There is no doubt, people being “clever about digital” has changed how we do things – from how we catch taxis, how we connect with others, to how we access health, our money, or buy things – our once analog world has truly been digitally disrupted.
But this surge in digital innovation hasn’t happened in a vacuum, or magically appeared by itself. It has been driven by a suite of government and private sector initiatives to build an ecosystem to support its growth. Across the globe co-working start-up hubs, tech accelerators and incubators are strengthening digital economies by helping start-ups and social enterprises evolve ideas to investment-ready businesses.
As someone who is passionate about technology in the non-profit sector, I too want to see digital innovation shape the way that our sector does things. It brings enormous potential to scale our programs and impact, connect in new ways to different groups of people and, no doubt, to other things that we haven’t yet imagined. And therein lies the rub.
While some non-profits have seized these opportunities and done incredible things with tech, others have not. While it’s dangerous to generalise about the sector, for many non-profits, digital innovation remains low on their agenda – they are simply missing the digital wave, unaware of the risk of drifting into the doldrums.
There is no single reason for this, but, one thing I have observed is, that no matter where you sit on the digital curve, as a non-profit, there remains a very obvious gap…and that’s the lack of an ecosystem. Tech start-ups and social enterprises are increasingly supported on their journey – from handbooks to hubs, and rightly so. It is important that Australia’s digital economy thrives and that our digital innovation capability competes globally.
The support ecosystem picture is not so rosy in the non-profit world, and this is our opportunity. I think that non-profits have a great potential to look to the best of the start-up accelerators, and incubators; learn and customize their own ecosystem to help their digital ideas thrive.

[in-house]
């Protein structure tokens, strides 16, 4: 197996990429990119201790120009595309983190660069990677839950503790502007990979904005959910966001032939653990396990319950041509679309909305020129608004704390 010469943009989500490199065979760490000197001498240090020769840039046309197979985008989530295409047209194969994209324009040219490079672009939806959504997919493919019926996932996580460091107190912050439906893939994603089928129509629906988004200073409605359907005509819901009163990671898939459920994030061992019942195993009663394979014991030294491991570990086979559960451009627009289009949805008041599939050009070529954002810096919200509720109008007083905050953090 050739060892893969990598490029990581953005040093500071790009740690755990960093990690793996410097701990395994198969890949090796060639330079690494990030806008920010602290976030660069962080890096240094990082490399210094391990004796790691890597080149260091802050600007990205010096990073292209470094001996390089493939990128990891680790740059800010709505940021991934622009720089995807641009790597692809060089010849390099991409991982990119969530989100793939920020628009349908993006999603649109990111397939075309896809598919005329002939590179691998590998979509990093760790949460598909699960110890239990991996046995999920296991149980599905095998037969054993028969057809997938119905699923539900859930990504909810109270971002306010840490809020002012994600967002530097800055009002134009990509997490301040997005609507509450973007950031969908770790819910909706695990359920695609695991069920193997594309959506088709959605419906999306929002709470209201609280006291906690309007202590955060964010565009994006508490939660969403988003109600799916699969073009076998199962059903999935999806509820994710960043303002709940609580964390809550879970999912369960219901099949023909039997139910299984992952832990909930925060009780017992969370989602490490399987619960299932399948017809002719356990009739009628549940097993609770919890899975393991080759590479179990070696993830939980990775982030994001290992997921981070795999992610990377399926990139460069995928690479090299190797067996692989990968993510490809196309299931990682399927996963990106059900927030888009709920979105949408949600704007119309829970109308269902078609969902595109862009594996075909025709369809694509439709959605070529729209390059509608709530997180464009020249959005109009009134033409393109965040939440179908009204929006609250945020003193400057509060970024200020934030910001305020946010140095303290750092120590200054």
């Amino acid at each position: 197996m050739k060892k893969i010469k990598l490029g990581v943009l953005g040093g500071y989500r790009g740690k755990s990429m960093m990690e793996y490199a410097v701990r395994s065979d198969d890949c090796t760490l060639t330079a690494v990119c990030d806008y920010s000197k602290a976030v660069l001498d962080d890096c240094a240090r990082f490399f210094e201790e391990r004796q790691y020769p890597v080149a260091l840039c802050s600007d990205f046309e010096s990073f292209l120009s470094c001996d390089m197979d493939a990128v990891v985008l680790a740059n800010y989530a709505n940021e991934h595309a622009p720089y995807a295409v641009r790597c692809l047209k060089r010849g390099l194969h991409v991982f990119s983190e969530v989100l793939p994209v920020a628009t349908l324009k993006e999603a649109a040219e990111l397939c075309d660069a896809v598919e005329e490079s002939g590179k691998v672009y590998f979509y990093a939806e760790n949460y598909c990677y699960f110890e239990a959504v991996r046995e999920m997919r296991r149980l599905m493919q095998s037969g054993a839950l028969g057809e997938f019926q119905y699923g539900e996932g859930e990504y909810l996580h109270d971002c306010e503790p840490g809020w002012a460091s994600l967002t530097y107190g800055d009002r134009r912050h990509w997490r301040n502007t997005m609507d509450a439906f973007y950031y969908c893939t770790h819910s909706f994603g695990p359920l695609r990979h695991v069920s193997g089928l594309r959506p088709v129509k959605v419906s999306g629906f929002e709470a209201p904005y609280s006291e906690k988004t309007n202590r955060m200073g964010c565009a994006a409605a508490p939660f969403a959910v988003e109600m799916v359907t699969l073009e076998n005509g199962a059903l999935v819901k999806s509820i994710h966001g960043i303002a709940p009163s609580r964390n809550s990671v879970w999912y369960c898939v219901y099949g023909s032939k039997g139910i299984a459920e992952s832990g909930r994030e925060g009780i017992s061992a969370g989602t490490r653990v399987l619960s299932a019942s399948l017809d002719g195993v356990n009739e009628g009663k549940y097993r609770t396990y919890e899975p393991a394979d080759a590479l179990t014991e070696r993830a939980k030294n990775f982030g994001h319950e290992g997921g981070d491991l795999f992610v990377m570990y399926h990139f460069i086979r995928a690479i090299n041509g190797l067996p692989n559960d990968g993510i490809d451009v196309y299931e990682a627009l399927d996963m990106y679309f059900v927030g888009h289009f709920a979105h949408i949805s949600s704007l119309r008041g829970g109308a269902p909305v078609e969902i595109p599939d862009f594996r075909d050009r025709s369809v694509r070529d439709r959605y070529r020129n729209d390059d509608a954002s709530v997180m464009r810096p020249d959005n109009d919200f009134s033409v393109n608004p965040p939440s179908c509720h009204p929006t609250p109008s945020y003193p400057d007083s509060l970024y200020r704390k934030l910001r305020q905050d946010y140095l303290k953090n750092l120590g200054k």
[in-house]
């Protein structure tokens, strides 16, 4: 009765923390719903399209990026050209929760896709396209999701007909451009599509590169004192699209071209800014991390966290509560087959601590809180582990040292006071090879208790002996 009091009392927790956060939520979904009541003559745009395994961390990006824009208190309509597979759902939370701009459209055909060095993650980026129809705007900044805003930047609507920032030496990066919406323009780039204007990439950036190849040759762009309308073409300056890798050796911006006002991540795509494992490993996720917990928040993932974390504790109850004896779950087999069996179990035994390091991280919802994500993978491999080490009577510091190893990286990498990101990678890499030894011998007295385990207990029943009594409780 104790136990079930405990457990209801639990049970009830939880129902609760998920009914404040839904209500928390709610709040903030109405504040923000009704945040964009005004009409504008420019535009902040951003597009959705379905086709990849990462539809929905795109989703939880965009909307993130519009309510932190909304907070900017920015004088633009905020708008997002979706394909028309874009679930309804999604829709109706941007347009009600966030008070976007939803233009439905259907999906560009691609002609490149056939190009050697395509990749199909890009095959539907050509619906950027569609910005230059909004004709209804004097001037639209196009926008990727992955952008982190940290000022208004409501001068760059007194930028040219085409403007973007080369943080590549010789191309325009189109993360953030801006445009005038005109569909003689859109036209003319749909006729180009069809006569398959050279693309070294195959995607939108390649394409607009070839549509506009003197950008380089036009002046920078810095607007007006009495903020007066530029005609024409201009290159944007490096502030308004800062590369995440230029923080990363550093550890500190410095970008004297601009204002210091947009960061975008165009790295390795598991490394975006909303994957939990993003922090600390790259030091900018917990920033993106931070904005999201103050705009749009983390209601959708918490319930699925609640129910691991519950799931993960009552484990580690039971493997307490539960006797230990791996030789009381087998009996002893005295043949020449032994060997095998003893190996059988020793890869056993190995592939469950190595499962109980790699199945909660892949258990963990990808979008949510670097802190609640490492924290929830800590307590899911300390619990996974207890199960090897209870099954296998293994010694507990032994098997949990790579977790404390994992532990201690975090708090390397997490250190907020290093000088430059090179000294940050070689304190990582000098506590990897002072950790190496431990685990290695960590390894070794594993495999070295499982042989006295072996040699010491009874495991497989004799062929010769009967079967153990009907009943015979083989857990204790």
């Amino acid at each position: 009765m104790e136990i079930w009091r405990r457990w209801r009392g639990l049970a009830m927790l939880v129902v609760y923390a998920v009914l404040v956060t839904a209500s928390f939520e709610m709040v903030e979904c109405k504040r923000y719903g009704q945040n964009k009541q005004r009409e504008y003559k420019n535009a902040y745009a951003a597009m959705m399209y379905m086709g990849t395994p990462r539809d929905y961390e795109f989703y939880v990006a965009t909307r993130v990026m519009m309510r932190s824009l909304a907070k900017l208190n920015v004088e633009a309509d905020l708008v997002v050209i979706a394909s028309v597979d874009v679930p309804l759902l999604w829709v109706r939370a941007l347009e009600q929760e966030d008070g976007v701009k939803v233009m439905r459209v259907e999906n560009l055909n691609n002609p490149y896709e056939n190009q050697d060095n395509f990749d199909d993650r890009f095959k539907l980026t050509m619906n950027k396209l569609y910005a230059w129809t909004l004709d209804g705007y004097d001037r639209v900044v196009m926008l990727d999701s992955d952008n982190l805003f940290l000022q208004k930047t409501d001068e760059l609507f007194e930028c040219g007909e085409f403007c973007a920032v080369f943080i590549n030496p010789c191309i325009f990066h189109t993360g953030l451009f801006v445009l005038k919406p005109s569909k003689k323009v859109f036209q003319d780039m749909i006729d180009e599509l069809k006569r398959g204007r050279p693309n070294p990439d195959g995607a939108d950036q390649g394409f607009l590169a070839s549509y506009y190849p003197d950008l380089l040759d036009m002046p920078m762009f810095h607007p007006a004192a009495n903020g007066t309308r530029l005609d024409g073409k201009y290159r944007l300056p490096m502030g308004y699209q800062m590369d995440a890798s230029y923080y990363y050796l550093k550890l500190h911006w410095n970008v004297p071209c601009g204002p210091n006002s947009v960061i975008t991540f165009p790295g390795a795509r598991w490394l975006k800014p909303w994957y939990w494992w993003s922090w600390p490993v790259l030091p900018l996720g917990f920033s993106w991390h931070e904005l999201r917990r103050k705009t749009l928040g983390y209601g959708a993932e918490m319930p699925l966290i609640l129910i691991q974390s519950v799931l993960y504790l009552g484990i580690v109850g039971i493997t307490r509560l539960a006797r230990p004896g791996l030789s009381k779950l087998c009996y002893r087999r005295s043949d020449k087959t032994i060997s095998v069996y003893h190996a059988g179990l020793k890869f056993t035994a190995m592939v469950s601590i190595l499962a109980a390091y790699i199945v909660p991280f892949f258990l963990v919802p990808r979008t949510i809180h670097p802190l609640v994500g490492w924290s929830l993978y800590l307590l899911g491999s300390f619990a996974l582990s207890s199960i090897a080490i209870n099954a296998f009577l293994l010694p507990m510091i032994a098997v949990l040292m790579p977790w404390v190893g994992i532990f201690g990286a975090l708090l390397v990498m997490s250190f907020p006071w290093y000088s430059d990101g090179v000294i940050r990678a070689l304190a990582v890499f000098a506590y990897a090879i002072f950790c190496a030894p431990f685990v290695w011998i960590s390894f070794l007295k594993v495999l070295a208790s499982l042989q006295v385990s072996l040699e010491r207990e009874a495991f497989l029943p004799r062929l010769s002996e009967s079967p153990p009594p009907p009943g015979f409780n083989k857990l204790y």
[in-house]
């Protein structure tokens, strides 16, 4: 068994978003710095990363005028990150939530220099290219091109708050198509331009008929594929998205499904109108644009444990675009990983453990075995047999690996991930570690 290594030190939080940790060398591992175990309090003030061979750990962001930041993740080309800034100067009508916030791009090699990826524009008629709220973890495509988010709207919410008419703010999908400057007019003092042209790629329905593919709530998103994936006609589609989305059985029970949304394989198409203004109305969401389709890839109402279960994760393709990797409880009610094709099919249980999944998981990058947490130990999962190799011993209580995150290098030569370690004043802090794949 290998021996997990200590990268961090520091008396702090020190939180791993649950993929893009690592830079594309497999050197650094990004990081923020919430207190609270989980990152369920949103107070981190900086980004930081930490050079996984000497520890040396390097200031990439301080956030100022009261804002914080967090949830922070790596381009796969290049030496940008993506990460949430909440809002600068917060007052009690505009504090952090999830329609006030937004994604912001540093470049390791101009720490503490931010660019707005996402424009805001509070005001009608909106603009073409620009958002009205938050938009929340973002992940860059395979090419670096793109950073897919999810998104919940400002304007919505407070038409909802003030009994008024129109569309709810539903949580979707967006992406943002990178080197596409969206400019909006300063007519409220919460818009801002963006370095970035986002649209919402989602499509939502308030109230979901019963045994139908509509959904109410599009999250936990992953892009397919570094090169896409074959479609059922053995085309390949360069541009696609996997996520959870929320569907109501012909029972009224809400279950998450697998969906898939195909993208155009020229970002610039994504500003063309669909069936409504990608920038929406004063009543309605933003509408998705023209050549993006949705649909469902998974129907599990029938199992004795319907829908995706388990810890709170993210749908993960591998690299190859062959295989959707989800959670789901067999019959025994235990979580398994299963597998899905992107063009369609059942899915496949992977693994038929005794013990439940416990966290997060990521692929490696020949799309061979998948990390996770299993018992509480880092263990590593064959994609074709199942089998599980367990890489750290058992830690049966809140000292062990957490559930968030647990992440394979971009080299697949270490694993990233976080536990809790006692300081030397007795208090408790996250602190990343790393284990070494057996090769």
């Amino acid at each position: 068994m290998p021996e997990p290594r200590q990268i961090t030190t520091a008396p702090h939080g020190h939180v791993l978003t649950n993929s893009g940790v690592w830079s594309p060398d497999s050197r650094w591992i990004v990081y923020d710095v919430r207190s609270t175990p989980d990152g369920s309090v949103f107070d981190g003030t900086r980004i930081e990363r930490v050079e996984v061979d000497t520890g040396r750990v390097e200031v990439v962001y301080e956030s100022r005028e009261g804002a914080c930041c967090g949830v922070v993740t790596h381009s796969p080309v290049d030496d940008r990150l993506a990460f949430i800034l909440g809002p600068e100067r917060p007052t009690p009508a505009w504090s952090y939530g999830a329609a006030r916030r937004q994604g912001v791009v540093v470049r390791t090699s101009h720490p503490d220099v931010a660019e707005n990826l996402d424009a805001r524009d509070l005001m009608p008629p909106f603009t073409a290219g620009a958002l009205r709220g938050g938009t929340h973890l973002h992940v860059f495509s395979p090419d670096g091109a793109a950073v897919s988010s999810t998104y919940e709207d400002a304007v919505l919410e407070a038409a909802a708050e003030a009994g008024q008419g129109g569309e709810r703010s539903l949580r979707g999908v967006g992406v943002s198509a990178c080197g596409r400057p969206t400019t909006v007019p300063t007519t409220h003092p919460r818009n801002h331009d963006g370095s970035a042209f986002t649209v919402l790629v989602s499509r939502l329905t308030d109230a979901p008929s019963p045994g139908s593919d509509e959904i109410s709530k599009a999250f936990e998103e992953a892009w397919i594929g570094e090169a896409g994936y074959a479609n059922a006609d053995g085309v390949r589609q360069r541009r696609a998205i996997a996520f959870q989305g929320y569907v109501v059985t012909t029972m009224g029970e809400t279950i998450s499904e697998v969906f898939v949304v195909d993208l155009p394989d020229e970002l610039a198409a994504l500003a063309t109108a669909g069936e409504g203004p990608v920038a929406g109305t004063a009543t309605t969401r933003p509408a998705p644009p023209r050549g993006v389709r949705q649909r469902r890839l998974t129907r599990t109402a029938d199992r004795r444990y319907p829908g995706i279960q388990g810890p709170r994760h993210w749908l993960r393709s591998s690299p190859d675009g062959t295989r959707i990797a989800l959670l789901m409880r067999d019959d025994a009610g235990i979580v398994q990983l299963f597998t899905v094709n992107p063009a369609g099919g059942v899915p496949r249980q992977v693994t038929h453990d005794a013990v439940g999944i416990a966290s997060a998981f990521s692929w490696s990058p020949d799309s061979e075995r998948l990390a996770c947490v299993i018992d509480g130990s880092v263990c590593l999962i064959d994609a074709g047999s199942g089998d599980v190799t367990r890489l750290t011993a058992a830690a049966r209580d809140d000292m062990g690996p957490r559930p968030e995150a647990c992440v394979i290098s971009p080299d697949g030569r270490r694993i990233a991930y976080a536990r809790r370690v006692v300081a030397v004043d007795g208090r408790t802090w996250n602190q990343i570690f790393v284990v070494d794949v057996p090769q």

I know there is an appetite for this. Many non-profits I speak to want to reimagine the way they design their services, using technology. They know that if they do, they could scale the impact of their programs and help more people and reduce their operating costs. They also have some great ideas but just starting a digital journey can be both confusing and costly if you don’t have the skills in-house.
While there will be differing levels of digital maturity in this sector, getting some basic foundations right may be a great first-step in the right direction.
A better understanding of design thinking where the service user is central to every design decision. Yes please. A guide to user research and creating and testing prototypes. Definitely. How to know when to use LEAN vs Agile methodologies and develop a minimum viable product. A must. Briefing and engaging digital agencies and nailing the killer pitch for funding. The list goes on.
I was thrilled to hear that our friends at the Telstra Foundation decided to take a lead in this area and have turned their focus to this opportunity, developing both workshops and investing in a new digital platform to build these capabilities.
As a sector we’ve never been more ready. Non-profits are well-placed to hone their skills and optimise their digital innovation potential. We have deep subject matter expertise, trusted relationships with the people we support, a depth of data and insights. We have endless passion to push forward even when our resources – both human and financial – are limited. But mostly, the society we all live in continues to have lots of problems that need solutions. Non-profits can reimagine the future, we just need a little more help to create it.
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